“I ask them whence their vict’ry came—

They with united breath,

Ascribe their conquest to the Lamb,

Their triumph to his death.” 


See then, beloved, here you are this morning soldiers; you are to fight by faith in God. However tremendous the power of your adversaries, you are not to fear since God is with you. You are to fight, using discretion as your armour-bearer, but you are also to couple this with perseverance, continuing faithful to the end, for only those who overcome shall sit upon the throne of God for ever.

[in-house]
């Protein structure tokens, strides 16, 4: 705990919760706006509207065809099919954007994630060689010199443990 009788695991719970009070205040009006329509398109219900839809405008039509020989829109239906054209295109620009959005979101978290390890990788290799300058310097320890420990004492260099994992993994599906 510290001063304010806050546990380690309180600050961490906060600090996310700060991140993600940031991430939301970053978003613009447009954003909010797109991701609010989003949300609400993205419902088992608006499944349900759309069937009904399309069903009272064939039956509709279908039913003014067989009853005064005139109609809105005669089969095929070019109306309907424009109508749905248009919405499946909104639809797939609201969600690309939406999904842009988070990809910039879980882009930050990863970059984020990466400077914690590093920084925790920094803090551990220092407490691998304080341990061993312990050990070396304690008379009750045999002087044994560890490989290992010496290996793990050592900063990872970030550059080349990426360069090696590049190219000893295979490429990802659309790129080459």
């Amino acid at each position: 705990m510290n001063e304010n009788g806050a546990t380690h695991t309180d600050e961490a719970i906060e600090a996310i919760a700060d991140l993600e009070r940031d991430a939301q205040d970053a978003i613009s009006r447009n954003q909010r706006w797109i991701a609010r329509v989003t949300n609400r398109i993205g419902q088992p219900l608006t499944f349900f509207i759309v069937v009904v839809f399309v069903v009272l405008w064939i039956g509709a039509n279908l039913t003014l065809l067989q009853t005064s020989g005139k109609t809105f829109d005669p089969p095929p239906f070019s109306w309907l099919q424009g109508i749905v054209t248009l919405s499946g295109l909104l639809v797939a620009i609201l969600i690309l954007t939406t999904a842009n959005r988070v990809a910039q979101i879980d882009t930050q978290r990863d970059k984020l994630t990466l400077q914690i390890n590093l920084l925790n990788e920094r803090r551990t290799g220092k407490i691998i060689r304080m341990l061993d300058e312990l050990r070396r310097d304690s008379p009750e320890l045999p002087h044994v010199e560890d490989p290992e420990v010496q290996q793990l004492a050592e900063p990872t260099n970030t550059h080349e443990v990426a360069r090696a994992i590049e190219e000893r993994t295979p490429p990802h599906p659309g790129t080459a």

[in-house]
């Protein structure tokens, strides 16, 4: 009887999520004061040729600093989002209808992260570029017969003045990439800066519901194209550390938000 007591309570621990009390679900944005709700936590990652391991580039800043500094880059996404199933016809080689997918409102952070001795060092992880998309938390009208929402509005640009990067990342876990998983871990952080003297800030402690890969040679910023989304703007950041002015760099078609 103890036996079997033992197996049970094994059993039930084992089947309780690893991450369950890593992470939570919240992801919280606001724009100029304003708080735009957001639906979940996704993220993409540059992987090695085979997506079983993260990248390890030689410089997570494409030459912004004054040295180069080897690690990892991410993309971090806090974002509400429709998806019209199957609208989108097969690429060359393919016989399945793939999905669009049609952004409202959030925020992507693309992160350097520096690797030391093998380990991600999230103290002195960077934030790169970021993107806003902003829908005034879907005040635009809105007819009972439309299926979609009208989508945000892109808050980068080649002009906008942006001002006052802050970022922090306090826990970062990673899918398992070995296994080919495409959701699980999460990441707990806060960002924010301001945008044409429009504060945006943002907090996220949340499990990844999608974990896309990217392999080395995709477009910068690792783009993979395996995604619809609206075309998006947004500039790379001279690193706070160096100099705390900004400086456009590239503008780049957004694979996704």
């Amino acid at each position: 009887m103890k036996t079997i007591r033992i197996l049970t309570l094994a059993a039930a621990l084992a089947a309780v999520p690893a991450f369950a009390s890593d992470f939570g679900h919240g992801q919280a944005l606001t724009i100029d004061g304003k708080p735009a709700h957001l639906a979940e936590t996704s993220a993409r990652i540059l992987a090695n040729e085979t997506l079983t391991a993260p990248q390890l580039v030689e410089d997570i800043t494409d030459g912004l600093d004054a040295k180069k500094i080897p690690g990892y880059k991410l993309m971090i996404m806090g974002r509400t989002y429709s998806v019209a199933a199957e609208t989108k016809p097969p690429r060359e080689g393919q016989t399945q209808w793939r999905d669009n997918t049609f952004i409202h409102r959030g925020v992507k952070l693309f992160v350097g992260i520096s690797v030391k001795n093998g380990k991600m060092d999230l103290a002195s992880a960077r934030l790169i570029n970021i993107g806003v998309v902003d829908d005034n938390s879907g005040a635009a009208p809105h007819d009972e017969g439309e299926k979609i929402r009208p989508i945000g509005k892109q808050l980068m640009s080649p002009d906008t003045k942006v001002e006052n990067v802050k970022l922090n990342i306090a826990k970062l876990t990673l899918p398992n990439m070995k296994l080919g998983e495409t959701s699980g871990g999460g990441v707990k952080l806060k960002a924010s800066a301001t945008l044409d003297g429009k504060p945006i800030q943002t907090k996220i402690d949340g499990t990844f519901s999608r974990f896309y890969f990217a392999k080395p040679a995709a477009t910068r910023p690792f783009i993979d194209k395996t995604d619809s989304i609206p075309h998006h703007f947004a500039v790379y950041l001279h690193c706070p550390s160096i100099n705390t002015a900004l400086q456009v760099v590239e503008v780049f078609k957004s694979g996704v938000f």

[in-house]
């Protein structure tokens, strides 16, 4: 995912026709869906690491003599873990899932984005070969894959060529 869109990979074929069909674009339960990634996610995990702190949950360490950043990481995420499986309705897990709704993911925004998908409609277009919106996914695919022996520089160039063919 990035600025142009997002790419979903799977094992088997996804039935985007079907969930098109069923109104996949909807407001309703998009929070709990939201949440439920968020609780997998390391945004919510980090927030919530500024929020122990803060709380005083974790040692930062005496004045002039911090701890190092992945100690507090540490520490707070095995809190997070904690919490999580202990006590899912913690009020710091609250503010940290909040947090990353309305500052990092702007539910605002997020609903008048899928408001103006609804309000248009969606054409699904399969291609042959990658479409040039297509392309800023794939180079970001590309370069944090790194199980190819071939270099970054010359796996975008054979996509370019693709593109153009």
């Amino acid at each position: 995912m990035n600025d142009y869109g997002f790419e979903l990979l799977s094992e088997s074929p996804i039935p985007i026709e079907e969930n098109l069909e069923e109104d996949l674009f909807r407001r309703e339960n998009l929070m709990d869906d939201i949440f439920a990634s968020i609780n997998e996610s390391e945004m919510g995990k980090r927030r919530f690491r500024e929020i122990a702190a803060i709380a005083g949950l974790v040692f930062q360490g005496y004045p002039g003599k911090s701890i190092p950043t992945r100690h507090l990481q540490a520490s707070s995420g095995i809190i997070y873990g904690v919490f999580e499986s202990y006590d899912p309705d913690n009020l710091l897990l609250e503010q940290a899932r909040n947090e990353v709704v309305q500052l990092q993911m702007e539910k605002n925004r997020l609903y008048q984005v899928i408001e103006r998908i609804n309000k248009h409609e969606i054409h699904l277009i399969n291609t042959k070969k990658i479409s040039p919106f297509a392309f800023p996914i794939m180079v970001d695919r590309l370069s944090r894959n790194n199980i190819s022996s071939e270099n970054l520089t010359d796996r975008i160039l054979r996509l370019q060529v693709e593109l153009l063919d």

We have thus perhaps said enough concerning this first point, and now, may the Holy Spirit bedew with his holy influences while we talk of the second, for otherwise it will be only talk. 

     II. While engaged in such earnest spiritual contention, the believer may expect to SEE HIS LORD.